Legislative Roundup: Changes in payroll laws and regulations from across Canada

Employment standards amendment allows for organ donor leave • Reminder: Minimum wage going up



Employment standards amendment allows for organ donor leave

Eligible employees in Manitoba are now entitled to take time off work without pay to donate organs and tissue.

The new standard results from an amendment to The Employment Standards Code, contained in Bill 227, The Employment Standards Code Amendment Act (Unpaid Leave Related to Donating an Organ), which came into effect June 18, after quickly moving through the legislative assembly.

The leave applies to donations for all or part of a kidney, liver, lung, pancreas, small bowel or another organ or type of human tissue set out in regulations under the code.

To be eligible, employees must have been employed by their employer for a minimum of 30 days. Eligible employees may take up to 13 weeks off work while they prepare for, undergo and recover from transplant surgery.

Before taking the leave, an employee must give the employer as much written notice as possible and provide the employer with a medical certificate stating the start and end dates for the time period needed to donate the organ and recover from the surgery. The employee can take leave for the period of time stated in the doctor's certificate.

Employees may extend their leave by up to an extra 13 weeks, if they provide their employer with another medical certificate stating the time period necessary for recovering.

Employees who decide to go back to work before the leave is over must give their employer written notice of their intent at least one pay period before the day they want to end the leave.

When the leave is over, the employer must allow the employee to return to his previous job or a comparable job with at least the same pay and benefits. Employers are prohibited from discriminating against or punishing an employee for taking an organ donation leave.


Reminder: Minimum wage going up

Effective Oct. 1, 2010, the minimum wage rate in the province for experienced workers will increase from $9.20 per hour to $9.65. The rate for inexperienced workers will increase from $8.70 to $9.15.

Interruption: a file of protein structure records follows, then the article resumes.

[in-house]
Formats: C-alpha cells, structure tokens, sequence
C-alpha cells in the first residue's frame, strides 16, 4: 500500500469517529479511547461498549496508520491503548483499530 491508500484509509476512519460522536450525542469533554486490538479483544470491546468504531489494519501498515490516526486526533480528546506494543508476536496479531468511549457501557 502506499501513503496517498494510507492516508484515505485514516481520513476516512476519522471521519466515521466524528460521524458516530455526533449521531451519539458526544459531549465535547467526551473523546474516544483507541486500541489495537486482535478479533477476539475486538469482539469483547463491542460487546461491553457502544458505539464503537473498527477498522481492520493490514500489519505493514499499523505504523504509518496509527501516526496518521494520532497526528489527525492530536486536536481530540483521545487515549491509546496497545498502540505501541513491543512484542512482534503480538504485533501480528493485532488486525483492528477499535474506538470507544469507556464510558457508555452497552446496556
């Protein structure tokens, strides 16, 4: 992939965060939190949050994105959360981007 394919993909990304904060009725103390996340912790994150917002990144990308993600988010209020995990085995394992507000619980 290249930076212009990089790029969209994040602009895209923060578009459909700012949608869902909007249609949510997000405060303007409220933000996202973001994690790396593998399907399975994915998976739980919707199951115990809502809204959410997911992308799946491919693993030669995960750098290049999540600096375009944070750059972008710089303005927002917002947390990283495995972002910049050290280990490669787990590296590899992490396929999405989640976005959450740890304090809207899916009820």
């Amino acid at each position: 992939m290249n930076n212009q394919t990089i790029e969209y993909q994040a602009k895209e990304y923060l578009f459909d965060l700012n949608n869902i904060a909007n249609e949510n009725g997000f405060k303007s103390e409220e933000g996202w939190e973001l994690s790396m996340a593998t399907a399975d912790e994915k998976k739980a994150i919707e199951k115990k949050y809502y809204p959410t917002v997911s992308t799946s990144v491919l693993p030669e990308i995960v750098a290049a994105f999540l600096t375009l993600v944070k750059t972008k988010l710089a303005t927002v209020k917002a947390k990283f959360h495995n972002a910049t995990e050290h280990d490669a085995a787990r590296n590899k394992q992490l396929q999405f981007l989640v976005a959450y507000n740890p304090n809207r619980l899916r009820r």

Province releases discussion paper on temporary foreign workers

The provincial labour ministry is examining the working conditions of temporary foreign workers, Labour and Workforce Development Minister Marilyn More recently announced.

To begin the examination, the province has released a discussion paper on issues affecting foreign workers in Nova Scotia. Topics discussed in the paper include whether employers should be allowed to recover from temporary foreign workers any recruiting expenses incurred to hire them and whether employers should be prevented from changing the terms and conditions of employment (such as reducing wages or denying benefits) for a temporary foreign worker once the worker begins employment.

“Temporary workers can be vulnerable, often not aware of protections available to them under the Labour Standards Code or having the confidence to exercise their rights,” said More.

The deadline for commenting on the discussion paper was June 30. The government plans to review the responses to help determine its next steps.

For more information on temporary foreign workers in Nova Scotia, please refer to www.gov.ns.ca/lwd/employmentrights/docs/ConsultationonTemporaryForeignWorkers.pdf

Latest stories